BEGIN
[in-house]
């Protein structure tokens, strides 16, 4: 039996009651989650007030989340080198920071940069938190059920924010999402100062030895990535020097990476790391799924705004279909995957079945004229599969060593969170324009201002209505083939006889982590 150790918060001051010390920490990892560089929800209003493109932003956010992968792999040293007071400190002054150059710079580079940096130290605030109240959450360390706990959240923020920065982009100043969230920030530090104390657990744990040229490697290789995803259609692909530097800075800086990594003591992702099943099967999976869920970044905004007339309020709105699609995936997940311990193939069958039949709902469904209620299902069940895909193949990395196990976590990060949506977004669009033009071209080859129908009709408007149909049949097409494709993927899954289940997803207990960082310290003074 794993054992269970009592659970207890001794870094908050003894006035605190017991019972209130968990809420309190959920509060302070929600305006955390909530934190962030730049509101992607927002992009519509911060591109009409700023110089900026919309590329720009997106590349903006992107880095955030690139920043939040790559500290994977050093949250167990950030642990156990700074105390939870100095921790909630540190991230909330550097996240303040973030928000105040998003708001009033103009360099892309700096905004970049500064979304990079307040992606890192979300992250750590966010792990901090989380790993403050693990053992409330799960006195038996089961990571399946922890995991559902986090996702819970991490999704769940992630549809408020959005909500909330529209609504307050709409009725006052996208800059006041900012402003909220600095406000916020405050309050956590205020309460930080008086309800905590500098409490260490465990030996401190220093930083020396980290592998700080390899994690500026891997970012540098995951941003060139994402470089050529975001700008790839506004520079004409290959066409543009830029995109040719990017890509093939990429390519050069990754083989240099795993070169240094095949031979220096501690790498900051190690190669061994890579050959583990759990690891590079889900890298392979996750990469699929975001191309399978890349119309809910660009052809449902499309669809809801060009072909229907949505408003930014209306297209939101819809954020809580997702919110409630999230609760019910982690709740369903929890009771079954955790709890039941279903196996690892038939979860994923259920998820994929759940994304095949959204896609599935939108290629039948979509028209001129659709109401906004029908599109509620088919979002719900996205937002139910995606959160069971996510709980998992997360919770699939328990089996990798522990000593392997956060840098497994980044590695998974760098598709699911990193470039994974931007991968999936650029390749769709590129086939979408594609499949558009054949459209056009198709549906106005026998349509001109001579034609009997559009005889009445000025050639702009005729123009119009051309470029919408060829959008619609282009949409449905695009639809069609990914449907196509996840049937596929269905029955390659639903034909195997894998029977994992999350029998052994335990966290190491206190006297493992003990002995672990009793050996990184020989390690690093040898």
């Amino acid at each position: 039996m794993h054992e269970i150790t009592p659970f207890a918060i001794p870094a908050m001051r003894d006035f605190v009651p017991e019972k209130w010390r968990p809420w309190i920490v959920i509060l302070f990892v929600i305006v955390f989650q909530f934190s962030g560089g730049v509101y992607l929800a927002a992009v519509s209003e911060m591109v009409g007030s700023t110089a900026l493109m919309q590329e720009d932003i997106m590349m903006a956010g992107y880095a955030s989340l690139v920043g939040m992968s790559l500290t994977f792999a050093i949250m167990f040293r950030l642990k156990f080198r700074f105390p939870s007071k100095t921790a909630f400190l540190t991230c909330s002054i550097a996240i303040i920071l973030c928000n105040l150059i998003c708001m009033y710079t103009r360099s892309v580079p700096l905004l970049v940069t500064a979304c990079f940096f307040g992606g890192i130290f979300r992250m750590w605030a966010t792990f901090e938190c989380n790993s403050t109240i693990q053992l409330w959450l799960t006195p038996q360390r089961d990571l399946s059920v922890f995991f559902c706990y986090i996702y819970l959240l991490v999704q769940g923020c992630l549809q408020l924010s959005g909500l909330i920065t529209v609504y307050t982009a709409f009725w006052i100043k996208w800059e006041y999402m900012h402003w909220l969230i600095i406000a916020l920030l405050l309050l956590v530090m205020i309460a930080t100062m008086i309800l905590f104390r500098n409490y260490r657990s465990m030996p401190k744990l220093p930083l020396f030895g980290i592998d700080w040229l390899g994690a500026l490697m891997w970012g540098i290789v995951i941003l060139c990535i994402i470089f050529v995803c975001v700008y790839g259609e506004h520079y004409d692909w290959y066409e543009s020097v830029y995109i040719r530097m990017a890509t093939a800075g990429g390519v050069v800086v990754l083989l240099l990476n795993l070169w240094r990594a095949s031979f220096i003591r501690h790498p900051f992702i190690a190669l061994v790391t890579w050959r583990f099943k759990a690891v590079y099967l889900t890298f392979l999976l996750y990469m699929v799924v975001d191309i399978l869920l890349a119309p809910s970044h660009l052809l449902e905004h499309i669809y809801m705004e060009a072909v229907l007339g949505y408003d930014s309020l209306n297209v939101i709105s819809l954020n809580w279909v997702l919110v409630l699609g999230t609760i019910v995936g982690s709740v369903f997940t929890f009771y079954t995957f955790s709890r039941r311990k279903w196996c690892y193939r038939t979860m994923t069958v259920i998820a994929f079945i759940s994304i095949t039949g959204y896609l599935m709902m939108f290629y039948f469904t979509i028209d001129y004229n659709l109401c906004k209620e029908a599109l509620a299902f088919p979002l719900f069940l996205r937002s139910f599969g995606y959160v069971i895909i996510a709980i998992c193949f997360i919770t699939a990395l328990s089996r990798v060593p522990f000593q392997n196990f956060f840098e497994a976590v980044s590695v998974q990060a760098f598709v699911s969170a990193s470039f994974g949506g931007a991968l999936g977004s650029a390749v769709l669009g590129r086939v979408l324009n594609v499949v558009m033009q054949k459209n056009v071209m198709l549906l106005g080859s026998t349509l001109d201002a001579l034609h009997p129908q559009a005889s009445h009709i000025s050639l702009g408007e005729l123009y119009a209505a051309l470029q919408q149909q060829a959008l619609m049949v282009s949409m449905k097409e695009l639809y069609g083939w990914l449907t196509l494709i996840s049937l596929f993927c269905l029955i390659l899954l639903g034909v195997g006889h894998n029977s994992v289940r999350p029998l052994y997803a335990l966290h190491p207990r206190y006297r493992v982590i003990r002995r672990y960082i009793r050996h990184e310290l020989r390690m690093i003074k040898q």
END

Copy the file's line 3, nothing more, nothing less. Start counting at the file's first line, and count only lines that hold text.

């Amino acid at each position: 039996m794993h054992e269970i150790t009592p659970f207890a918060i001794p870094a908050m001051r003894d006035f605190v009651p017991e019972k209130w010390r968990p809420w309190i920490v959920i509060l302070f990892v929600i305006v955390f989650q909530f934190s962030g560089g730049v509101y992607l929800a927002a992009v519509s209003e911060m591109v009409g007030s700023t110089a900026l493109m919309q590329e720009d932003i997106m590349m903006a956010g992107y880095a955030s989340l690139v920043g939040m992968s790559l500290t994977f792999a050093i949250m167990f040293r950030l642990k156990f080198r700074f105390p939870s007071k100095t921790a909630f400190l540190t991230c909330s002054i550097a996240i303040i920071l973030c928000n105040l150059i998003c708001m009033y710079t103009r360099s892309v580079p700096l905004l970049v940069t500064a979304c990079f940096f307040g992606g890192i130290f979300r992250m750590w605030a966010t792990f901090e938190c989380n790993s403050t109240i693990q053992l409330w959450l799960t006195p038996q360390r089961d990571l399946s059920v922890f995991f559902c706990y986090i996702y819970l959240l991490v999704q769940g923020c992630l549809q408020l924010s959005g909500l909330i920065t529209v609504y307050t982009a709409f009725w006052i100043k996208w800059e006041y999402m900012h402003w909220l969230i600095i406000a916020l920030l405050l309050l956590v530090m205020i309460a930080t100062m008086i309800l905590f104390r500098n409490y260490r657990s465990m030996p401190k744990l220093p930083l020396f030895g980290i592998d700080w040229l390899g994690a500026l490697m891997w970012g540098i290789v995951i941003l060139c990535i994402i470089f050529v995803c975001v700008y790839g259609e506004h520079y004409d692909w290959y066409e543009s020097v830029y995109i040719r530097m990017a890509t093939a800075g990429g390519v050069v800086v990754l083989l240099l990476n795993l070169w240094r990594a095949s031979f220096i003591r501690h790498p900051f992702i190690a190669l061994v790391t890579w050959r583990f099943k759990a690891v590079y099967l889900t890298f392979l999976l996750y990469m699929v799924v975001d191309i399978l869920l890349a119309p809910s970044h660009l052809l449902e905004h499309i669809y809801m705004e060009a072909v229907l007339g949505y408003d930014s309020l209306n297209v939101i709105s819809l954020n809580w279909v997702l919110v409630l699609g999230t609760i019910v995936g982690s709740v369903f997940t929890f009771y079954t995957f955790s709890r039941r311990k279903w196996c690892y193939r038939t979860m994923t069958v259920i998820a994929f079945i759940s994304i095949t039949g959204y896609l599935m709902m939108f290629y039948f469904t979509i028209d001129y004229n659709l109401c906004k209620e029908a599109l509620a299902f088919p979002l719900f069940l996205r937002s139910f599969g995606y959160v069971i895909i996510a709980i998992c193949f997360i919770t699939a990395l328990s089996r990798v060593p522990f000593q392997n196990f956060f840098e497994a976590v980044s590695v998974q990060a760098f598709v699911s969170a990193s470039f994974g949506g931007a991968l999936g977004s650029a390749v769709l669009g590129r086939v979408l324009n594609v499949v558009m033009q054949k459209n056009v071209m198709l549906l106005g080859s026998t349509l001109d201002a001579l034609h009997p129908q559009a005889s009445h009709i000025s050639l702009g408007e005729l123009y119009a209505a051309l470029q919408q149909q060829a959008l619609m049949v282009s949409m449905k097409e695009l639809y069609g083939w990914l449907t196509l494709i996840s049937l596929f993927c269905l029955i390659l899954l639903g034909v195997g006889h894998n029977s994992v289940r999350p029998l052994y997803a335990l966290h190491p207990r206190y006297r493992v982590i003990r002995r672990y960082i009793r050996h990184e310290l020989r390690m690093i003074k040898q």